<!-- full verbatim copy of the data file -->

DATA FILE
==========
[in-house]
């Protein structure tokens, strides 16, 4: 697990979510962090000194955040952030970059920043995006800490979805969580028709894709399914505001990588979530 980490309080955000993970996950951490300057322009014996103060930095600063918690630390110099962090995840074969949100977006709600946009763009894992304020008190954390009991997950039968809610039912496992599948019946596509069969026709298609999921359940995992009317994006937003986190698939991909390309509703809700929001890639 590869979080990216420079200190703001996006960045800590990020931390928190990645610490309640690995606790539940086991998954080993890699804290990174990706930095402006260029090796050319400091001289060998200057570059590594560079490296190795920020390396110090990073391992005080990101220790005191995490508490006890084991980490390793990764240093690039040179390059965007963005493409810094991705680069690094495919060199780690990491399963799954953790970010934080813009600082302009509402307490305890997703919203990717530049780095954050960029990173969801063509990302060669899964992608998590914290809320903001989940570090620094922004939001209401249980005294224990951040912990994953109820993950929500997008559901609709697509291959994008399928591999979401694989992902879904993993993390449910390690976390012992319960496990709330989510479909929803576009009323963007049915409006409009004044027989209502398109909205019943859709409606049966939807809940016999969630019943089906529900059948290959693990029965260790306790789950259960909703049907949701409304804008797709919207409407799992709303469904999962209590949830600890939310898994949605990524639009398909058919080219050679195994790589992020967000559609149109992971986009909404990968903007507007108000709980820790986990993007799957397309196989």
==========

[in-house]
């Protein structure tokens, strides 16, 4: 697990979510962090000194955040952030970059920043995006800490979805969580028709894709399914505001990588979530 980490309080955000993970996950951490300057322009014996103060930095600063918690630390110099962090995840074969949100977006709600946009763009894992304020008190954390009991997950039968809610039912496992599948019946596509069969026709298609999921359940995992009317994006937003986190698939991909390309509703809700929001890639 590869979080990216420079200190703001996006960045800590990020931390928190990645610490309640690995606790539940086991998954080993890699804290990174990706930095402006260029090796050319400091001289060998200057570059590594560079490296190795920020390396110090990073391992005080990101220790005191995490508490006890084991980490390793990764240093690039040179390059965007963005493409810094991705680069690094495919060199780690990491399963799954953790970010934080813009600082302009509402307490305890997703919203990717530049780095954050960029990173969801063509990302060669899964992608998590914290809320903001989940570090620094922004939001209401249980005294224990951040912990994953109820993950929500997008559901609709697509291959994008399928591999979401694989992902879904993993993390449910390690976390012992319960496990709330989510479909929803576009009323963007049915409006409009004044027989209502398109909205019943859709409606049966939807809940016999969630019943089906529900059948290959693990029965260790306790789950259960909703049907949701409304804008797709919207409407799992709303469904999962209590949830600890939310898994949605990524639009398909058919080219050679195994790589992020967000559609149109992971986009909404990968903007507007108000709980820790986990993007799957397309196989």